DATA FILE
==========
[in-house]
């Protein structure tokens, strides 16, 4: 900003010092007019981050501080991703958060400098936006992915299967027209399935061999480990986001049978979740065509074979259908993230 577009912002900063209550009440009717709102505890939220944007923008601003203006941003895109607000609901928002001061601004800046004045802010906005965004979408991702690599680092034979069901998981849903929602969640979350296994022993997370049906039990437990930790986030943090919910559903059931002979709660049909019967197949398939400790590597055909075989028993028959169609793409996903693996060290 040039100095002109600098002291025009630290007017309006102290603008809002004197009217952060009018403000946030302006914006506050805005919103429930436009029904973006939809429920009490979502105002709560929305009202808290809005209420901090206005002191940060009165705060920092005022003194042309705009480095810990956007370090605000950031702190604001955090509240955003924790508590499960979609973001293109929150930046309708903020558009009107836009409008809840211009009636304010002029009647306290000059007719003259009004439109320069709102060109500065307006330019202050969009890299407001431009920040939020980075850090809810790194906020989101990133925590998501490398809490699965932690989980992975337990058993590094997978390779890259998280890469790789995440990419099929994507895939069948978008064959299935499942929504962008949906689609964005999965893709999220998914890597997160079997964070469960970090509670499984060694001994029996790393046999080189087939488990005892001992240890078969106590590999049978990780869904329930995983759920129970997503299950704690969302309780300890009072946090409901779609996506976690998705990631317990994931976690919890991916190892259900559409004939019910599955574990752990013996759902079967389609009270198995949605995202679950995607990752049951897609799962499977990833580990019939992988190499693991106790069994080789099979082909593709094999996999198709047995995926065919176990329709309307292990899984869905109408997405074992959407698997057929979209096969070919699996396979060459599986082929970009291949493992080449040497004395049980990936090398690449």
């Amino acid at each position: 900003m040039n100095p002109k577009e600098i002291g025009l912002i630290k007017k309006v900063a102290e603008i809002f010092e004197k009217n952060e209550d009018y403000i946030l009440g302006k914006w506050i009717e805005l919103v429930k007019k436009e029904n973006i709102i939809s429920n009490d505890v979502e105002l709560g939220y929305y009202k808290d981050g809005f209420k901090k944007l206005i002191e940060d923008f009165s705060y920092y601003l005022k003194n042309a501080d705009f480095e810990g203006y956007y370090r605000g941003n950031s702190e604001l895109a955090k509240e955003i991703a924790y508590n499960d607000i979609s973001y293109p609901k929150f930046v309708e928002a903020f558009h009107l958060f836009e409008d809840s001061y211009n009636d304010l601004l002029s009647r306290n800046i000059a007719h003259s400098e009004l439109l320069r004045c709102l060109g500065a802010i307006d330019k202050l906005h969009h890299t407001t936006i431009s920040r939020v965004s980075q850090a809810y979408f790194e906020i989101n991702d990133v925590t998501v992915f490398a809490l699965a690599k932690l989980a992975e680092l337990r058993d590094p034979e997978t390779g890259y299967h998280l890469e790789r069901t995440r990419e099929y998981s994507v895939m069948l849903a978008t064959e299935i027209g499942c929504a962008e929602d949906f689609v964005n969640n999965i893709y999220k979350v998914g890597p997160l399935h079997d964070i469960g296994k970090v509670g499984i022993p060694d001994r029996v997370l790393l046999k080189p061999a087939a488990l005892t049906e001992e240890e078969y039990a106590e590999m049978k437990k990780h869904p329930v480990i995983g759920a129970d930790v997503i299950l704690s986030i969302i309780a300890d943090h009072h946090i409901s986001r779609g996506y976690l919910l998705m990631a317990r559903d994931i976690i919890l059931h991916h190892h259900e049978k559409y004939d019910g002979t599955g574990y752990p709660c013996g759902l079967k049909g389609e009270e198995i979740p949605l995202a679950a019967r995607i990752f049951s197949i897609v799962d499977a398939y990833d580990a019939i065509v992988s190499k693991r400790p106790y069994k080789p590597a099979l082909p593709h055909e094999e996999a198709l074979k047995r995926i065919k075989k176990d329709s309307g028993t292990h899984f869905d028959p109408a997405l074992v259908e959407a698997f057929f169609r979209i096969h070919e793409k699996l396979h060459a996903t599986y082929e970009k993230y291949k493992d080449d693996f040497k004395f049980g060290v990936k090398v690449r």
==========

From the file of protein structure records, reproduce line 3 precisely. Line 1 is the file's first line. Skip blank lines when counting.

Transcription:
């Amino acid at each position: 900003m040039n100095p002109k577009e600098i002291g025009l912002i630290k007017k309006v900063a102290e603008i809002f010092e004197k009217n952060e209550d009018y403000i946030l009440g302006k914006w506050i009717e805005l919103v429930k007019k436009e029904n973006i709102i939809s429920n009490d505890v979502e105002l709560g939220y929305y009202k808290d981050g809005f209420k901090k944007l206005i002191e940060d923008f009165s705060y920092y601003l005022k003194n042309a501080d705009f480095e810990g203006y956007y370090r605000g941003n950031s702190e604001l895109a955090k509240e955003i991703a924790y508590n499960d607000i979609s973001y293109p609901k929150f930046v309708e928002a903020f558009h009107l958060f836009e409008d809840s001061y211009n009636d304010l601004l002029s009647r306290n800046i000059a007719h003259s400098e009004l439109l320069r004045c709102l060109g500065a802010i307006d330019k202050l906005h969009h890299t407001t936006i431009s920040r939020v965004s980075q850090a809810y979408f790194e906020i989101n991702d990133v925590t998501v992915f490398a809490l699965a690599k932690l989980a992975e680092l337990r058993d590094p034979e997978t390779g890259y299967h998280l890469e790789r069901t995440r990419e099929y998981s994507v895939m069948l849903a978008t064959e299935i027209g499942c929504a962008e929602d949906f689609v964005n969640n999965i893709y999220k979350v998914g890597p997160l399935h079997d964070i469960g296994k970090v509670g499984i022993p060694d001994r029996v997370l790393l046999k080189p061999a087939a488990l005892t049906e001992e240890e078969y039990a106590e590999m049978k437990k990780h869904p329930v480990i995983g759920a129970d930790v997503i299950l704690s986030i969302i309780a300890d943090h009072h946090i409901s986001r779609g996506y976690l919910l998705m990631a317990r559903d994931i976690i919890l059931h991916h190892h259900e049978k559409y004939d019910g002979t599955g574990y752990p709660c013996g759902l079967k049909g389609e009270e198995i979740p949605l995202a679950a019967r995607i990752f049951s197949i897609v799962d499977a398939y990833d580990a019939i065509v992988s190499k693991r400790p106790y069994k080789p590597a099979l082909p593709h055909e094999e996999a198709l074979k047995r995926i065919k075989k176990d329709s309307g028993t292990h899984f869905d028959p109408a997405l074992v259908e959407a698997f057929f169609r979209i096969h070919e793409k699996l396979h060459a996903t599986y082929e970009k993230y291949k493992d080449d693996f040497k004395f049980g060290v990936k090398v690449r």